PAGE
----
Japanese skeleton shrimp (Caprella mutica)
|Researched by||Judith Oakley||Refereed by||Admin|
|Other common names||-||Synonyms||-|
Recorded distribution in Britain and IrelandRecorded from southern and south west England, the west coast of Scotland, Western Isles and west coast of Ireland.
Global distributionRecorded from Pacific and Atlantic coasts of N. America, New Zealand, Norway, Germany, Belgium and the Netherlands.
HabitatCaprella mutica is found on a range of natural substrata such as hydroids and algae and artificial substrata including buoys, mooring ropes, boat hulls and floating pontoons. It is often found in association with Sargassum muticum.
- Larger than native caprellids - males up to 3.5 cm, females 1.5 cm.
- Usually bright orange or red in colour.
- The first two of seven pereonites are elongated in the male and densely covered with hairs.
- The second pereonite is the longest.
- In females, there are no hairs on pereonites I and II.
- The pereonites of females are greatly shortened compared with males.
- In males, the first antennae are slightly greater than half the body length.
Additional informationThe first record of Caprella mutica for the UK was in July 2000, from a fish farm in Scotland (Willis et al., 2004). The species' natural distribution is the coastal waters of the sub-boreal areas of north-east Asia (Willis et al., 2004). Little is known about the biology or ecology of this species. Each female can produce up to 150 hatchlings every 45-50 days. Caprella mutica is native to the coastal waters of East Africa and Siberia. It was introduced to North America (Pacific coast) accidentally through shipments of Japanese oysters. The method of introduction to the UK is unknown, but likely to be via shipping and aquaculture. Caprella mutica has been found in high concentrations in marine Special Areas of Conservation (SACs) designated for their biogenic reefs. The impacts on these habitats, if any, is not known. Found in high densities especially during May to September.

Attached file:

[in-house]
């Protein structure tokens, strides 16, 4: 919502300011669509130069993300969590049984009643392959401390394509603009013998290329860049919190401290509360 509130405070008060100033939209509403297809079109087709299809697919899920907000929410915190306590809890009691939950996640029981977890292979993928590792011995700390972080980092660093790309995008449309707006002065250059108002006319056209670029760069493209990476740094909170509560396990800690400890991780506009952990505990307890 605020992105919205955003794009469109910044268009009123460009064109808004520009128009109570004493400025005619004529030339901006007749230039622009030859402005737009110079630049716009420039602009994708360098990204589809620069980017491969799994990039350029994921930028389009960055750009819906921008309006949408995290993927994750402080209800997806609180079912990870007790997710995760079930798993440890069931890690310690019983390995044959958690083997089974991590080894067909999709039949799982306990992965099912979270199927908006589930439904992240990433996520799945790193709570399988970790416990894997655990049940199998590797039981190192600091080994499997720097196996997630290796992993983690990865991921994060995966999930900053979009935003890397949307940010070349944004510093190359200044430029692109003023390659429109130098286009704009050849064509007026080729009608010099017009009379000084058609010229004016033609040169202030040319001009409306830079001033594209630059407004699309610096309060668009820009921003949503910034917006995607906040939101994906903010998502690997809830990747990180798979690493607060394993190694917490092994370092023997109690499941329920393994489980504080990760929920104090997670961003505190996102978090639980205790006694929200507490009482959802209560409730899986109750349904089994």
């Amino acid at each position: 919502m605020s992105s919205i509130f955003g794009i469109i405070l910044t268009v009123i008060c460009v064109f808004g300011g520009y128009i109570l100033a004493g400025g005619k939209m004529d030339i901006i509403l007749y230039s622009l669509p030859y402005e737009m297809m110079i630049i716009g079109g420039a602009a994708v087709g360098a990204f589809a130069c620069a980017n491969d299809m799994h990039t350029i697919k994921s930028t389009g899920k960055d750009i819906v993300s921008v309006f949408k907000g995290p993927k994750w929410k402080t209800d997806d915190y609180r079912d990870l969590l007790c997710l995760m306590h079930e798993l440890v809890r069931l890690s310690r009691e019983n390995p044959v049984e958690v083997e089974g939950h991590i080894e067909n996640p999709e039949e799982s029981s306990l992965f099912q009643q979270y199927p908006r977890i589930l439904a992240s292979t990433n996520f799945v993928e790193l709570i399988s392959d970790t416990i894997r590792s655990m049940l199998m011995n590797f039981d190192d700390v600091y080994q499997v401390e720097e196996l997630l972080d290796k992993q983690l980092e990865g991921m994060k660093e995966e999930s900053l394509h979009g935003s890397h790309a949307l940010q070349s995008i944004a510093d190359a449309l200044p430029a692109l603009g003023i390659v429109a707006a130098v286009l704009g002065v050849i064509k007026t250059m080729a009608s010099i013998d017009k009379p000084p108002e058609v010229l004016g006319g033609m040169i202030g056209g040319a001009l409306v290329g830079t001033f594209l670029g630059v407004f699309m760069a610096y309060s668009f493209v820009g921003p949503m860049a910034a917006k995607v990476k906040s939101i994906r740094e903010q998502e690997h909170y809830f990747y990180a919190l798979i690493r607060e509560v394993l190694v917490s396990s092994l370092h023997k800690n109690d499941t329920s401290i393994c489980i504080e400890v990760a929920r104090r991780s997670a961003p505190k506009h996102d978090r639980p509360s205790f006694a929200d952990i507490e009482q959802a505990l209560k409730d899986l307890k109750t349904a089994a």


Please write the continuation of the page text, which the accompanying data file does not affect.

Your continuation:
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Cook, E., 2005. Japanese skeleton shrimp Caprella muticum. Marine Aliens project. [On-line] http://www.marlin.ac.uk/marine_aliens/marine_aliens.htm,
Eno, N.C., Clark, R.A. & Sanderson, W.G. (ed.) 1997. Non-native marine species in British waters: a review and directory. Peterborough: Joint Nature Conservation Committee.
JNCC (Joint Nature Conservation Committee), 1999. Marine Environment Resource Mapping And Information Database (MERMAID): Marine Nature Conservation Review Survey Database. [on-line] http://www.jncc.gov.uk/mermaid
Willis, K.J., Cook, E.J., Lozano-Fernandez, M. & Takeuchi I., 2004. First record of the alien caprellid amphipod, Caprella mutica, for the UK. Journal of the Marine Biological Association of the United Kingdom, 84, 1027-1028.
Centre for Environmental Data and Recording, 2018. Ulster Museum Marine Surveys of Northern Ireland Coastal Waters. Occurrence dataset https://www.nmni.com/CEDaR/CEDaR-Centre-for-Environmental-Data-and-Recording.aspx accessed via NBNAtlas.org on 2018-09-25.
Fenwick, 2018. Aphotomarine. Occurrence dataset http://www.aphotomarine.com/index.html Accessed via NBNAtlas.org on 2018-10-01
Merseyside BioBank., 2018. Merseyside BioBank (unverified). Occurrence dataset: https://doi.org/10.15468/iou2ld accessed via GBIF.org on 2018-10-01.
NBN (National Biodiversity Network) Atlas. Available from: https://www.nbnatlas.org.
OBIS (Ocean Biodiversity Information System), 2023. Global map of species distribution using gridded data. Available from: Ocean Biogeographic Information System. www.iobis.org. Accessed: 2023-12-09
This review can be cited as:
Last Updated: 24/10/2006